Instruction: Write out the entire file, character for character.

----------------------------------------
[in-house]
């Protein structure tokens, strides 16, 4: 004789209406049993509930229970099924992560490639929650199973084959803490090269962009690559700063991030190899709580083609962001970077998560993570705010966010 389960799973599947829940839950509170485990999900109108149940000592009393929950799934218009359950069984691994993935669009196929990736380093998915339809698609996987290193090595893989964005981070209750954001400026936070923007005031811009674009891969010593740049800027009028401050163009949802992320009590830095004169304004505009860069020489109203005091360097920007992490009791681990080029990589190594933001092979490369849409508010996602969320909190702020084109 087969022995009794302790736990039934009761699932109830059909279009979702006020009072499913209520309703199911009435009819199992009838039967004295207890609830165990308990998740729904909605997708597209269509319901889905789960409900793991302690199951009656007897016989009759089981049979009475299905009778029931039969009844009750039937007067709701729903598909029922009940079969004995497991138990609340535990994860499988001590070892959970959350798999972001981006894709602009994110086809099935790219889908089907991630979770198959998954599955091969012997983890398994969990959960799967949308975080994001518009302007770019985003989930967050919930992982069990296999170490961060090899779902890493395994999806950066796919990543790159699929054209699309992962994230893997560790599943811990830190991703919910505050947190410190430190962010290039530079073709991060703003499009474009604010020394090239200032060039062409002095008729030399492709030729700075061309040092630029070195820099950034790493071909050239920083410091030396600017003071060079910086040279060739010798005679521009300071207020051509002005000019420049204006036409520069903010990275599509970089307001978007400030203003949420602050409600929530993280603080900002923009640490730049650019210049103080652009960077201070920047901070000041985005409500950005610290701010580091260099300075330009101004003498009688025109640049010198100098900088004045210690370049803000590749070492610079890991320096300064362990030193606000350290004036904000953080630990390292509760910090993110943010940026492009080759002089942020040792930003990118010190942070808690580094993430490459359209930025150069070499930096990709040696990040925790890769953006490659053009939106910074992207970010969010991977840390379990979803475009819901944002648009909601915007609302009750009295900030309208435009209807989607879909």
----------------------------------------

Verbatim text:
[in-house]
């Protein structure tokens, strides 16, 4: 004789209406049993509930229970099924992560490639929650199973084959803490090269962009690559700063991030190899709580083609962001970077998560993570705010966010 389960799973599947829940839950509170485990999900109108149940000592009393929950799934218009359950069984691994993935669009196929990736380093998915339809698609996987290193090595893989964005981070209750954001400026936070923007005031811009674009891969010593740049800027009028401050163009949802992320009590830095004169304004505009860069020489109203005091360097920007992490009791681990080029990589190594933001092979490369849409508010996602969320909190702020084109 087969022995009794302790736990039934009761699932109830059909279009979702006020009072499913209520309703199911009435009819199992009838039967004295207890609830165990308990998740729904909605997708597209269509319901889905789960409900793991302690199951009656007897016989009759089981049979009475299905009778029931039969009844009750039937007067709701729903598909029922009940079969004995497991138990609340535990994860499988001590070892959970959350798999972001981006894709602009994110086809099935790219889908089907991630979770198959998954599955091969012997983890398994969990959960799967949308975080994001518009302007770019985003989930967050919930992982069990296999170490961060090899779902890493395994999806950066796919990543790159699929054209699309992962994230893997560790599943811990830190991703919910505050947190410190430190962010290039530079073709991060703003499009474009604010020394090239200032060039062409002095008729030399492709030729700075061309040092630029070195820099950034790493071909050239920083410091030396600017003071060079910086040279060739010798005679521009300071207020051509002005000019420049204006036409520069903010990275599509970089307001978007400030203003949420602050409600929530993280603080900002923009640490730049650019210049103080652009960077201070920047901070000041985005409500950005610290701010580091260099300075330009101004003498009688025109640049010198100098900088004045210690370049803000590749070492610079890991320096300064362990030193606000350290004036904000953080630990390292509760910090993110943010940026492009080759002089942020040792930003990118010190942070808690580094993430490459359209930025150069070499930096990709040696990040925790890769953006490659053009939106910074992207970010969010991977840390379990979803475009819901944002648009909601915007609302009750009295900030309208435009209807989607879909």